Please use this identifier to cite or link to this item:
Title: Prevalence of gastrointestinal helminths in Thai indigenous chickens raised under backyard conditions in northern Thailand
Authors: Kunlayaphat Wuthijaree
Christian Lambertz
Therdchai Vearasilp
Vite Anusatsananun
Matthias Gauly
Keywords: Agricultural and Biological Sciences
Issue Date: 1-Jan-2019
Abstract: © 2018 Poultry Science Association Inc. This study aimed to evaluate the prevalence and worm burden of gastrointestinal parasites in Thai indigenous chickens (Gallus gallus domesticus) kept under extensive backyard conditions in Northern Thailand. A total of 211 male (N = 98) and female (N = 113) chickens from 11 smallholder farms were selected randomly between December 2016 and May 2017. At slaughter, fecal samples were collected to estimate fecal egg counts (presented as eggs per gram of feces) and oocyst counts (oocyst per gram of feces). The gastrointestinal tract of each animal was examined for the presence of parasites. The percentage of FEC- and FOC-positive samples was 33.7 and 55.4%, respectively. On average, 111 ± 328 ascarid eggs and 2,983 ± 11,641 coccidian oocysts were found. From the post mortem examination, 3 nematode species and cestodes were recovered. A total of 156 (73.9%) of the sampled chickens were infected with at least 1 helminth species. Average worm burden per chicken was 46.7 (SD = 50.9, median = 30). The most prevalent species were the nematodes Heterakis gallinarum (70.6%) followed by Ascaridia galli (60.2%) and Capillaria spp. (44.1%). The overall prevalence of cestodes was 27.7%. Apart from A. galli with higher prevalence in males than in females (P ≤ 0.05), gender did neither affect prevalence nor worm burden (P > 0.05). Growth performance was not negatively affected by helminth infections. In conclusion, the vast majority of Thai native chickens are subclinically infected with at least 1 helminth species under the studied backyard conditions.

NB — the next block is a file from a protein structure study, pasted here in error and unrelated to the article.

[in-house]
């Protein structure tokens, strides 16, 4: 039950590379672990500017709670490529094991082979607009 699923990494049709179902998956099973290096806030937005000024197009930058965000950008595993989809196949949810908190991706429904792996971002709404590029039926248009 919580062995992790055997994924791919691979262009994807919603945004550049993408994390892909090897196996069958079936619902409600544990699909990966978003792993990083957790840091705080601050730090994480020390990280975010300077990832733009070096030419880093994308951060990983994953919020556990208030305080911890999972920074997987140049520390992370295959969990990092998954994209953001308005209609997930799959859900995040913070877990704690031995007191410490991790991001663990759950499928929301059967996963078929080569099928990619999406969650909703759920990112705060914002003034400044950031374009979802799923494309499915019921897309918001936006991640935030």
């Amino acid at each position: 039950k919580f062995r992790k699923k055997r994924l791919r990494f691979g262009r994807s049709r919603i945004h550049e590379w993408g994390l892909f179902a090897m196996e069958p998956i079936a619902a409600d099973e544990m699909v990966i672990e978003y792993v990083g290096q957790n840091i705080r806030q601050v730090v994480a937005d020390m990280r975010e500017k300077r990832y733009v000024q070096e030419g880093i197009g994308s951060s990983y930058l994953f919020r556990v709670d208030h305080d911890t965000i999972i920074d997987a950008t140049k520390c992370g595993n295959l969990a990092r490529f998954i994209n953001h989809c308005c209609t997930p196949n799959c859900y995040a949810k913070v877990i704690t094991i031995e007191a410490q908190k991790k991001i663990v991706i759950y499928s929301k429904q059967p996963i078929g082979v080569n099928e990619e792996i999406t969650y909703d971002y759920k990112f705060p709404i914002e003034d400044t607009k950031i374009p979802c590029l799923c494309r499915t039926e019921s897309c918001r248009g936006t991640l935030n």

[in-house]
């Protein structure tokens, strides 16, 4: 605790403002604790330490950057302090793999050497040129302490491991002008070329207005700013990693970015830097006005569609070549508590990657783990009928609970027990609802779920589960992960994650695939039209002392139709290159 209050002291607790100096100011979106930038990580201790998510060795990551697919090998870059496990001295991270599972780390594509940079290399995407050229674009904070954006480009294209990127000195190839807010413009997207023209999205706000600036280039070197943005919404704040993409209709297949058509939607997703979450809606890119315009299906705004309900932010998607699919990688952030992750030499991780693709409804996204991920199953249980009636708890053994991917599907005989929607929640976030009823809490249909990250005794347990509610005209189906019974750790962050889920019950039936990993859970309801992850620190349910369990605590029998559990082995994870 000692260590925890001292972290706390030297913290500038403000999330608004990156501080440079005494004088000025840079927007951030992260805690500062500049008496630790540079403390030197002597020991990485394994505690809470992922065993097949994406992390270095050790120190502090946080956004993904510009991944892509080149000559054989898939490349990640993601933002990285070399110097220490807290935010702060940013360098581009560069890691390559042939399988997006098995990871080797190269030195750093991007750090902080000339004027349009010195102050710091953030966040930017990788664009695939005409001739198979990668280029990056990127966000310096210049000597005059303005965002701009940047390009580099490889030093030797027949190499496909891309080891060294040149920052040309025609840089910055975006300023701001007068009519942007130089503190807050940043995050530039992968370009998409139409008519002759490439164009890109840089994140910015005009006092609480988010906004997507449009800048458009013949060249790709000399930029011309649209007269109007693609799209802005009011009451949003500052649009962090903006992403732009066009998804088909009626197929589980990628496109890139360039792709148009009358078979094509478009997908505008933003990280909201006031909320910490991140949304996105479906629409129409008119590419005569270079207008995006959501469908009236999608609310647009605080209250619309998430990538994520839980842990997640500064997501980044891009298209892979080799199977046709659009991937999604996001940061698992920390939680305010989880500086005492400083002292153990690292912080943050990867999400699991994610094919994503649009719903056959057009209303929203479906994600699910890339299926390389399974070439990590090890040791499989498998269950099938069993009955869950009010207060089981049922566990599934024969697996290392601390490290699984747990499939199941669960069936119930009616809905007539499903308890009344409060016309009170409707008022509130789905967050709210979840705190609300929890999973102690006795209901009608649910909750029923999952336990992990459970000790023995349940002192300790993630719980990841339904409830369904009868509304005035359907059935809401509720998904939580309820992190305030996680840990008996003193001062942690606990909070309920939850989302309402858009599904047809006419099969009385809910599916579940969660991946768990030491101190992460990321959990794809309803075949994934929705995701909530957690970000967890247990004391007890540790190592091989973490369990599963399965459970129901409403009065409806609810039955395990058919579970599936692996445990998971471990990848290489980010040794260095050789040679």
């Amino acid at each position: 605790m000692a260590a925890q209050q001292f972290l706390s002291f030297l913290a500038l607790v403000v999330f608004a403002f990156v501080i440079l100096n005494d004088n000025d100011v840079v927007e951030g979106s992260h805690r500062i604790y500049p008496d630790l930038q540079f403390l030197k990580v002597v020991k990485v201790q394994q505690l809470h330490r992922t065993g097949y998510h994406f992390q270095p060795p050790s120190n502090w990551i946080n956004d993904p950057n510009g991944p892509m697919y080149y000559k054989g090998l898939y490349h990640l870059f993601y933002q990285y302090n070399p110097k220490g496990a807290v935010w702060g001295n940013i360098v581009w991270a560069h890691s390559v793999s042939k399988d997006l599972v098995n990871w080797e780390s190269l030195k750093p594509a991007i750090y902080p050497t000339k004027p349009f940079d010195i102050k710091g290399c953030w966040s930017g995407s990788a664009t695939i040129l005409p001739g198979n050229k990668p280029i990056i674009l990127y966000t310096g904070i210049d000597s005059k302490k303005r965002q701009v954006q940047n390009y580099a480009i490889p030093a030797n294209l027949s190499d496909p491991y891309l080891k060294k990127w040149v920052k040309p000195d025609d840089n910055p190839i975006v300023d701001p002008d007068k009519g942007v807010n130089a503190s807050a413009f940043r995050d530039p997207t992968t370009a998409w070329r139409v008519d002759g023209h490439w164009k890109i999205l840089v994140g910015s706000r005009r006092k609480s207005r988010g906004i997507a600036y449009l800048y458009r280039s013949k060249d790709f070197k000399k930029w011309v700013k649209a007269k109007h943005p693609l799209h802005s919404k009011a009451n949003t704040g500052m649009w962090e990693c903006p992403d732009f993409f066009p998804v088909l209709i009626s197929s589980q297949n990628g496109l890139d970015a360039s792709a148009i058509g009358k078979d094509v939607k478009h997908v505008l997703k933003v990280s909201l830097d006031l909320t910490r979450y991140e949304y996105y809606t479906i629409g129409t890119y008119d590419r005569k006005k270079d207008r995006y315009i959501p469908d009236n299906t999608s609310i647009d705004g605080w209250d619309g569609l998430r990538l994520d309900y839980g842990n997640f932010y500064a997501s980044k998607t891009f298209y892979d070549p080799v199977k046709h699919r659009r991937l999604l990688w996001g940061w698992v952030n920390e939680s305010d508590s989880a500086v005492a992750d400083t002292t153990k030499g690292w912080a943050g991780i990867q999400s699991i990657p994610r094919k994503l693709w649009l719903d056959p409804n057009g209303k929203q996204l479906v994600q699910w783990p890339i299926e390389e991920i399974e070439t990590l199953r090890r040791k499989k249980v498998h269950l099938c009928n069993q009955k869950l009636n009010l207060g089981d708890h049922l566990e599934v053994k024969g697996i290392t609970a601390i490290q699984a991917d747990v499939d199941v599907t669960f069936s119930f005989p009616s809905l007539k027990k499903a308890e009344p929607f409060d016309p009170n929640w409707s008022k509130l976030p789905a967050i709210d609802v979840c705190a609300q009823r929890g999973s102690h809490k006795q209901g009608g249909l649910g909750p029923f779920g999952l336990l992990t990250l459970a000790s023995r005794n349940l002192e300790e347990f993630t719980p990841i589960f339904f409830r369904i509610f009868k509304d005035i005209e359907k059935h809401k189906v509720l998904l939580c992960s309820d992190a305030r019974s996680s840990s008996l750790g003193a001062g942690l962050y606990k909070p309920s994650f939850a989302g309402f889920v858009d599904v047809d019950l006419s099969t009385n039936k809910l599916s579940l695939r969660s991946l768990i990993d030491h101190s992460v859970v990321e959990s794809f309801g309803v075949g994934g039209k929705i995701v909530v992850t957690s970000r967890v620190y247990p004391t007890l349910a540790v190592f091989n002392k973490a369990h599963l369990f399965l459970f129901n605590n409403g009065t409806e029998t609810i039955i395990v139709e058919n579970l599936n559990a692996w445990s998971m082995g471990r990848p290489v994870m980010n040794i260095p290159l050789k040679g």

ISSN: 15370437
Appears in Collections:CMUL: Journal Articles

Files in This Item:
There are no files associated with this item.

Items in CMUIR are protected by copyright, with all rights reserved, unless otherwise indicated.